Ill-timed though it may have been, our 4 am arrival had two unexpected benefits. First, as the sun started to peek over the mountains and the town stirred to life, we got to start our day off with fresh fruit-filled crepes, a treat one would be hard-pressed to find in Thailand. Also, we got to witness Luang Prabang’s famed procession of monks, numbering into the hundreds, lining the streets every morning bowl-in-hand, going from storefront to doorway, collecting alms, something many tourists wake early to see.
After schlepping around and scoffing at prices (“Only 40 US dollars a night”), we finally found a place to bed down for several days. It was a dank little hole of a room next to the guesthouse kitchen, but it was affordable. Luckily, as we discovered after napping well into the day, Luang Prabang was a lovely town, giving us little reason to spend excess time in our room.
Nestled between the Mekong and Nam Khan Rivers, The Unesco World Heritage city of Luang Prabang sits high above the flowing waters on its hilltop peninsula. It was my first tryst with a World Heritage City, a first fling that would, unbeknownst to me at the time, turn into a travel love affair.
Roaming around town, the architecture is awash in French colonial remnants; beautiful balconies, wooden shuttered windows, massive homes mixed in with smaller, more Southeast Asian structures. Cafes, baguettes, creperies, Luang Prabang embraced its heritage as part of the French colony Indochine, using it as a tourist selling point surely, but also full of genuine relics of its past.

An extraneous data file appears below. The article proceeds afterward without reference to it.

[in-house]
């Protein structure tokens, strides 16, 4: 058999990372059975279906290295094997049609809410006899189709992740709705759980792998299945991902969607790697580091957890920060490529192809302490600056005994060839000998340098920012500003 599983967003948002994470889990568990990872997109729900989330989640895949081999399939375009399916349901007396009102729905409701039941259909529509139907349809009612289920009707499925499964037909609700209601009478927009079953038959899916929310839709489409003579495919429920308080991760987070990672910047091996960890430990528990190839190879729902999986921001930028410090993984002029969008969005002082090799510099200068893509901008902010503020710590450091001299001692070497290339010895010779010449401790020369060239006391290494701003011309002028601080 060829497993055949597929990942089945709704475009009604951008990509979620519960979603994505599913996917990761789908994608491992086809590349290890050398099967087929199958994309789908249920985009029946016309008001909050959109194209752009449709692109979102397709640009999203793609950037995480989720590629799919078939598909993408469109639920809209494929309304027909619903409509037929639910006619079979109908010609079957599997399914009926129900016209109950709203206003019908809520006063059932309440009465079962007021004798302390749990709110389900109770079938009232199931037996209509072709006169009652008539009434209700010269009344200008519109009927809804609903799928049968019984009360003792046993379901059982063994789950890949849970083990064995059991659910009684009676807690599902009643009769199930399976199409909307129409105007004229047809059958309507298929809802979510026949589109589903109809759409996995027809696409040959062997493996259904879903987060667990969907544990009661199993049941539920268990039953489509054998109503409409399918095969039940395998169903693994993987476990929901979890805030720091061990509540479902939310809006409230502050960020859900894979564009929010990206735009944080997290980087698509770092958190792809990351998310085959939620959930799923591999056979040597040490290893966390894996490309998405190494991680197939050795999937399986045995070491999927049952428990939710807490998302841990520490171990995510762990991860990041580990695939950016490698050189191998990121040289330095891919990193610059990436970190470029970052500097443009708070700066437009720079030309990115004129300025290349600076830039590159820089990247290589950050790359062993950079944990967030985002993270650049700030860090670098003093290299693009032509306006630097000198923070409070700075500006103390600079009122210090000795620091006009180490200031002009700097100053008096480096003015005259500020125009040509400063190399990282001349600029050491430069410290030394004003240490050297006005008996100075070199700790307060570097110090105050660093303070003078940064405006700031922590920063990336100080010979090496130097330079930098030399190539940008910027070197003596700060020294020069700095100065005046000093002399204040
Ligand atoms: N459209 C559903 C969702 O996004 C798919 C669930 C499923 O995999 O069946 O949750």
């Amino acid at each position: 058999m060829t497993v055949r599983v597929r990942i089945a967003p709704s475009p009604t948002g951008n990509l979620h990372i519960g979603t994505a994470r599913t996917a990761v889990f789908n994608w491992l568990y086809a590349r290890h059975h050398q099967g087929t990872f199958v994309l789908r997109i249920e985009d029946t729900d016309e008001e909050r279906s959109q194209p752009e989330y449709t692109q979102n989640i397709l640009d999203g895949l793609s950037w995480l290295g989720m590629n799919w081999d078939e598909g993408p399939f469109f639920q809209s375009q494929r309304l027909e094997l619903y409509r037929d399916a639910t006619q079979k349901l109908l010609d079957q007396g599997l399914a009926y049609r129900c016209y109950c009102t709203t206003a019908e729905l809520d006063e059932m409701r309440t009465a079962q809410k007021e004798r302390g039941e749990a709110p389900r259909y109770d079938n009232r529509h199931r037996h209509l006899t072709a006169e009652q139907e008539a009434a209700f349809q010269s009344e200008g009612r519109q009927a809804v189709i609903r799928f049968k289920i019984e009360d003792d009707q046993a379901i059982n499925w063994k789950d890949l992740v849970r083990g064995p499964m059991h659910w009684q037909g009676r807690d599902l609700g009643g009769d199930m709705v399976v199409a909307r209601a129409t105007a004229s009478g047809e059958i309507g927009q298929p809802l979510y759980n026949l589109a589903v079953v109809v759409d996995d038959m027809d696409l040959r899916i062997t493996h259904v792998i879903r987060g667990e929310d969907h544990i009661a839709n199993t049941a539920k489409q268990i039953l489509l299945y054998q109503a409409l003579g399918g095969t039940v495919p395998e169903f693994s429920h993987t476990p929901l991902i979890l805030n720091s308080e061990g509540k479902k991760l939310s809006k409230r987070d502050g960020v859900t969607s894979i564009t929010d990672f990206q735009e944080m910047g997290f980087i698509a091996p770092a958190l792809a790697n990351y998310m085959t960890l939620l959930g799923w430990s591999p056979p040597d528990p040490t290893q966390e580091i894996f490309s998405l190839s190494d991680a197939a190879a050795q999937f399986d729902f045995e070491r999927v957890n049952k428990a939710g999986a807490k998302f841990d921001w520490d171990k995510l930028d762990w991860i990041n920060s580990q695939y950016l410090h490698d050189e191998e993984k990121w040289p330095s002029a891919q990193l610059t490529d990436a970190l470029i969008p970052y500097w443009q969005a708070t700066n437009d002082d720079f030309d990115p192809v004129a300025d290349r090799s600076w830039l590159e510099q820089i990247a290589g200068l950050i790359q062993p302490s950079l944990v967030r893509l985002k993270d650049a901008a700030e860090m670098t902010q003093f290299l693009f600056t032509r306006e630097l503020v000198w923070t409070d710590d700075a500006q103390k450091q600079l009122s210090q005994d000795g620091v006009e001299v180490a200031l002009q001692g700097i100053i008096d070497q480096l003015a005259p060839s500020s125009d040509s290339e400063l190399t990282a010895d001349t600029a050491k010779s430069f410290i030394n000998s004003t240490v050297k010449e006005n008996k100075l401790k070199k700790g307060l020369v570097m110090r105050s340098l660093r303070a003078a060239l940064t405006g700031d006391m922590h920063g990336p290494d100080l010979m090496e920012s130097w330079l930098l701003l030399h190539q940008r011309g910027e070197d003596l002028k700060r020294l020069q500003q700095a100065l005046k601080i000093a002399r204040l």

French remains Laos’ dominant second language (though it is being steadily overtaken by English), and to hear the Laos (plural of Lao, referring to the people of Laos) speak French was a surreal experience. There was none of the harsh, nasally, pretentious quality that you get when listening to French or other Europeans speak; instead, the words were tranquil, a calm, steady flow, all rounded edges and curved letters. It was delightful to listen to, as if the Laos spoke French as it was intended, a beautiful, delicate language.
Mixed in with its French heritage, an abundance of Buddhist temples stood their ground, solidly announcing Luang Prabang’s Buddhism. Although, with the highest number of Buddhist monks per capita (a statistic I might be making up, but there were certainly an impressive number of monks), the predominance of Buddhism in the area announces itself. Everywhere we walked, groupings of orange-robed monks, from small male children to wrinkled elderly men, meandered along the streets. In all of Thailand, never had I seen so many monks, especially child monks, all in one place.
Despite the attempts around town to appear more festive, garland and lights and trees appearing in large numbers, it wasn’t a particularly Christmasy Christmas. And, with near-tropical temperatures, it certainly wasn’t a white Christmas (although I don’t know that Southeast Asians would know what to do with themselves if it ever did snow).
In fact, we spent Christmas Day flying back to Bangkok through Luang Prabang’s ‘International Airport’ (a building so small it resembled a bus station more than an airport). The flight was my Christmas present to us, a way of avoiding 24 hours on buses and trains. Buying airline tickets also gave us time enough to spend three days soaking in Luang Prabang: enjoying its dichotomous culture, eating French, Lao, and French-Lao food (I even ate some buffalo), and most of all, just relaxing, reading, and relaxing some more.